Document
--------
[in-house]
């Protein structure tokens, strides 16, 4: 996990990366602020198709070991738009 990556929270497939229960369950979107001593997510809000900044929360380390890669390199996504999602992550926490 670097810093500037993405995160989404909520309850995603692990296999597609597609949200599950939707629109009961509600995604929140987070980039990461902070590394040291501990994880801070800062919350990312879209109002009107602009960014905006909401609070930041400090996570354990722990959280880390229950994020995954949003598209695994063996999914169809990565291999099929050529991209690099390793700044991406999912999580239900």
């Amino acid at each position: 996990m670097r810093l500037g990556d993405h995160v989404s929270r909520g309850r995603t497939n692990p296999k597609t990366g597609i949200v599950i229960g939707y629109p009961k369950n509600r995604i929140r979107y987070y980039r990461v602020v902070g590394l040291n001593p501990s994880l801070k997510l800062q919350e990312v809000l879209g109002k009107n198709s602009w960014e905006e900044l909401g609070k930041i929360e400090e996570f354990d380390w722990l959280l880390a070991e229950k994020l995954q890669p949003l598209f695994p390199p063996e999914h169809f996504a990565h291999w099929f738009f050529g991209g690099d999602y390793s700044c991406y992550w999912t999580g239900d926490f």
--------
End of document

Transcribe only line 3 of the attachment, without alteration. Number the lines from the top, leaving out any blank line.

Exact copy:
């Amino acid at each position: 996990m670097r810093l500037g990556d993405h995160v989404s929270r909520g309850r995603t497939n692990p296999k597609t990366g597609i949200v599950i229960g939707y629109p009961k369950n509600r995604i929140r979107y987070y980039r990461v602020v902070g590394l040291n001593p501990s994880l801070k997510l800062q919350e990312v809000l879209g109002k009107n198709s602009w960014e905006e900044l909401g609070k930041i929360e400090e996570f354990d380390w722990l959280l880390a070991e229950k994020l995954q890669p949003l598209f695994p390199p063996e999914h169809f996504a990565h291999w099929f738009f050529g991209g690099d999602y390793s700044c991406y992550w999912t999580g239900d926490f």